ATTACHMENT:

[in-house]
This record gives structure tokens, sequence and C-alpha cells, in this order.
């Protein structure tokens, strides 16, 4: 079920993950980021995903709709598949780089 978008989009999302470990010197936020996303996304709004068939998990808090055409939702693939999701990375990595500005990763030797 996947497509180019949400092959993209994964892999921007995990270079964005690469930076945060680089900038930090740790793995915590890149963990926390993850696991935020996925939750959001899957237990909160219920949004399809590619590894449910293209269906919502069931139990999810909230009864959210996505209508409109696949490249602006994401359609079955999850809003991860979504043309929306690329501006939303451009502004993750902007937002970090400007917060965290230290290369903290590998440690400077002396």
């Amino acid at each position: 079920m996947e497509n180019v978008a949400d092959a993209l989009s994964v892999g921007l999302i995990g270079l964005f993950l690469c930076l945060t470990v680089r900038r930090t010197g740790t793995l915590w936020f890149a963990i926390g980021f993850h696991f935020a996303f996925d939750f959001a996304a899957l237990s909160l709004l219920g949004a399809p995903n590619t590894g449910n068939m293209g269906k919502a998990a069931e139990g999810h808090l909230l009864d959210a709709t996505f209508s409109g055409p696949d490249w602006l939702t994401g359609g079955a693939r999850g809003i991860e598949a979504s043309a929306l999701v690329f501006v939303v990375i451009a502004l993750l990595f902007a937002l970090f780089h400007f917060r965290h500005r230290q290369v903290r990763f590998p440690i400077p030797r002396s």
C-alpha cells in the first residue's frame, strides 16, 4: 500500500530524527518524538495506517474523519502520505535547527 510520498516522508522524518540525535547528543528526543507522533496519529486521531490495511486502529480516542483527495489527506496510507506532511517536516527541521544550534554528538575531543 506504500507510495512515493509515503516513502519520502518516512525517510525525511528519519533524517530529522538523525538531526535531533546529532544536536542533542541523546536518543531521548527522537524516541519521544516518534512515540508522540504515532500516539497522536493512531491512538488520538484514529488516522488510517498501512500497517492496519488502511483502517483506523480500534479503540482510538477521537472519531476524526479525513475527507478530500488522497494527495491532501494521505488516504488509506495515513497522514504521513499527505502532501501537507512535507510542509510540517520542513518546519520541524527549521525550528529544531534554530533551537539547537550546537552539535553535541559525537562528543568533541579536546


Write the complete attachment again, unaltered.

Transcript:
[in-house]
This record gives structure tokens, sequence and C-alpha cells, in this order.
């Protein structure tokens, strides 16, 4: 079920993950980021995903709709598949780089 978008989009999302470990010197936020996303996304709004068939998990808090055409939702693939999701990375990595500005990763030797 996947497509180019949400092959993209994964892999921007995990270079964005690469930076945060680089900038930090740790793995915590890149963990926390993850696991935020996925939750959001899957237990909160219920949004399809590619590894449910293209269906919502069931139990999810909230009864959210996505209508409109696949490249602006994401359609079955999850809003991860979504043309929306690329501006939303451009502004993750902007937002970090400007917060965290230290290369903290590998440690400077002396």
């Amino acid at each position: 079920m996947e497509n180019v978008a949400d092959a993209l989009s994964v892999g921007l999302i995990g270079l964005f993950l690469c930076l945060t470990v680089r900038r930090t010197g740790t793995l915590w936020f890149a963990i926390g980021f993850h696991f935020a996303f996925d939750f959001a996304a899957l237990s909160l709004l219920g949004a399809p995903n590619t590894g449910n068939m293209g269906k919502a998990a069931e139990g999810h808090l909230l009864d959210a709709t996505f209508s409109g055409p696949d490249w602006l939702t994401g359609g079955a693939r999850g809003i991860e598949a979504s043309a929306l999701v690329f501006v939303v990375i451009a502004l993750l990595f902007a937002l970090f780089h400007f917060r965290h500005r230290q290369v903290r990763f590998p440690i400077p030797r002396s």
C-alpha cells in the first residue's frame, strides 16, 4: 500500500530524527518524538495506517474523519502520505535547527 510520498516522508522524518540525535547528543528526543507522533496519529486521531490495511486502529480516542483527495489527506496510507506532511517536516527541521544550534554528538575531543 506504500507510495512515493509515503516513502519520502518516512525517510525525511528519519533524517530529522538523525538531526535531533546529532544536536542533542541523546536518543531521548527522537524516541519521544516518534512515540508522540504515532500516539497522536493512531491512538488520538484514529488516522488510517498501512500497517492496519488502511483502517483506523480500534479503540482510538477521537472519531476524526479525513475527507478530500488522497494527495491532501494521505488516504488509506495515513497522514504521513499527505502532501501537507512535507510542509510540517520542513518546519520541524527549521525550528529544531534554530533551537539547537550546537552539535553535541559525537562528543568533541579536546